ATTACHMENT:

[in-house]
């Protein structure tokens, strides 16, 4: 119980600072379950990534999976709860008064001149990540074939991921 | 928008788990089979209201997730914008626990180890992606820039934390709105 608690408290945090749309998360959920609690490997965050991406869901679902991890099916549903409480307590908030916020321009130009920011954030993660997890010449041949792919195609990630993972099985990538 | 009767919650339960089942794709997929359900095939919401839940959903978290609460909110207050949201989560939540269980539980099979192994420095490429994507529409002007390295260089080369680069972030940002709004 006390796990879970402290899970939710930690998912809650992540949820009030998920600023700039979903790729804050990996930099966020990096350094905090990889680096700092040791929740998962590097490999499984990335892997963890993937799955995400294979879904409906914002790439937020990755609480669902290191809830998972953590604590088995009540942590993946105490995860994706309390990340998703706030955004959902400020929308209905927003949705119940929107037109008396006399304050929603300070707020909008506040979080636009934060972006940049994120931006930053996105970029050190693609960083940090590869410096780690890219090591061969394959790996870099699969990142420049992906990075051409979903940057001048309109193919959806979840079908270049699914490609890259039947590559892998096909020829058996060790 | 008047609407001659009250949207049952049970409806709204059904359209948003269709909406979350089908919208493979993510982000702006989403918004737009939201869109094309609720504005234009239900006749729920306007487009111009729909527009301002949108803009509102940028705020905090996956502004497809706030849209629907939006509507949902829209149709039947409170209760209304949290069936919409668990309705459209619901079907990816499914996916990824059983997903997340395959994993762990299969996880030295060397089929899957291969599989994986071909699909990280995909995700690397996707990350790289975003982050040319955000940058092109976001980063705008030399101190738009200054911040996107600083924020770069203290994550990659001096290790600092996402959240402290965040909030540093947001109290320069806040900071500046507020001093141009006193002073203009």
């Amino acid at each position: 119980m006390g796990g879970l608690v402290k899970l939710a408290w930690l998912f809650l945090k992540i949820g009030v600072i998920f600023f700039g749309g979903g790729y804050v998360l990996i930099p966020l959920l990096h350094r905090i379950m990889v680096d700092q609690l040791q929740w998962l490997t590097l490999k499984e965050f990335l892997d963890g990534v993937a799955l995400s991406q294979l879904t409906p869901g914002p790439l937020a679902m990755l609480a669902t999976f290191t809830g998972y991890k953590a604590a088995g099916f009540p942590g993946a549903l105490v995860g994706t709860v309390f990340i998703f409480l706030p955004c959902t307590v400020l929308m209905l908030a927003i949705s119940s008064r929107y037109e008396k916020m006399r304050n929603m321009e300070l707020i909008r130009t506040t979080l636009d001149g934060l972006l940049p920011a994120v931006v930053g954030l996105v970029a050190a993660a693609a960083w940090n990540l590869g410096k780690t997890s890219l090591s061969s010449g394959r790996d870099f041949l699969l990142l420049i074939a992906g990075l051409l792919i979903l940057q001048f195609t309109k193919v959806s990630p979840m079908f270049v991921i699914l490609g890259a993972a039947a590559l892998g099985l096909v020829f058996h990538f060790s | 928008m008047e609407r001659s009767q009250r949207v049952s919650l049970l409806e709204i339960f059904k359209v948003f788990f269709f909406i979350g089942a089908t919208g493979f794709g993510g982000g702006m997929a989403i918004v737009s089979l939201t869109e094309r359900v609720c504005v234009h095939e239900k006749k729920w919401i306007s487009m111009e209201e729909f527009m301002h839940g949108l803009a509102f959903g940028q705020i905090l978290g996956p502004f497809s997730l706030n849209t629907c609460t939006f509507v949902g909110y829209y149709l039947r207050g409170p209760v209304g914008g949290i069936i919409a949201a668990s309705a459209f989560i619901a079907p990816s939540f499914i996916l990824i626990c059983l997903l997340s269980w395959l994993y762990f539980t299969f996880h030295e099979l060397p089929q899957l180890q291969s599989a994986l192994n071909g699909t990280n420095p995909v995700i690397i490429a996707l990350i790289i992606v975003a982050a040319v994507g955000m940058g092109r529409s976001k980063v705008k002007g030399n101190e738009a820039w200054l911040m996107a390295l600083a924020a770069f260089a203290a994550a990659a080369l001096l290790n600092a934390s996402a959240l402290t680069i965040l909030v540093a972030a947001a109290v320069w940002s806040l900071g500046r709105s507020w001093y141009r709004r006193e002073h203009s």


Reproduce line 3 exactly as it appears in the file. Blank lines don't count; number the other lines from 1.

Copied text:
């Amino acid at each position: 119980m006390g796990g879970l608690v402290k899970l939710a408290w930690l998912f809650l945090k992540i949820g009030v600072i998920f600023f700039g749309g979903g790729y804050v998360l990996i930099p966020l959920l990096h350094r905090i379950m990889v680096d700092q609690l040791q929740w998962l490997t590097l490999k499984e965050f990335l892997d963890g990534v993937a799955l995400s991406q294979l879904t409906p869901g914002p790439l937020a679902m990755l609480a669902t999976f290191t809830g998972y991890k953590a604590a088995g099916f009540p942590g993946a549903l105490v995860g994706t709860v309390f990340i998703f409480l706030p955004c959902t307590v400020l929308m209905l908030a927003i949705s119940s008064r929107y037109e008396k916020m006399r304050n929603m321009e300070l707020i909008r130009t506040t979080l636009d001149g934060l972006l940049p920011a994120v931006v930053g954030l996105v970029a050190a993660a693609a960083w940090n990540l590869g410096k780690t997890s890219l090591s061969s010449g394959r790996d870099f041949l699969l990142l420049i074939a992906g990075l051409l792919i979903l940057q001048f195609t309109k193919v959806s990630p979840m079908f270049v991921i699914l490609g890259a993972a039947a590559l892998g099985l096909v020829f058996h990538f060790s | 928008m008047e609407r001659s009767q009250r949207v049952s919650l049970l409806e709204i339960f059904k359209v948003f788990f269709f909406i979350g089942a089908t919208g493979f794709g993510g982000g702006m997929a989403i918004v737009s089979l939201t869109e094309r359900v609720c504005v234009h095939e239900k006749k729920w919401i306007s487009m111009e209201e729909f527009m301002h839940g949108l803009a509102f959903g940028q705020i905090l978290g996956p502004f497809s997730l706030n849209t629907c609460t939006f509507v949902g909110y829209y149709l039947r207050g409170p209760v209304g914008g949290i069936i919409a949201a668990s309705a459209f989560i619901a079907p990816s939540f499914i996916l990824i626990c059983l997903l997340s269980w395959l994993y762990f539980t299969f996880h030295e099979l060397p089929q899957l180890q291969s599989a994986l192994n071909g699909t990280n420095p995909v995700i690397i490429a996707l990350i790289i992606v975003a982050a040319v994507g955000m940058g092109r529409s976001k980063v705008k002007g030399n101190e738009a820039w200054l911040m996107a390295l600083a924020a770069f260089a203290a994550a990659a080369l001096l290790n600092a934390s996402a959240l402290t680069i965040l909030v540093a972030a947001a109290v320069w940002s806040l900071g500046r709105s507020w001093y141009r709004r006193e002073h203009s």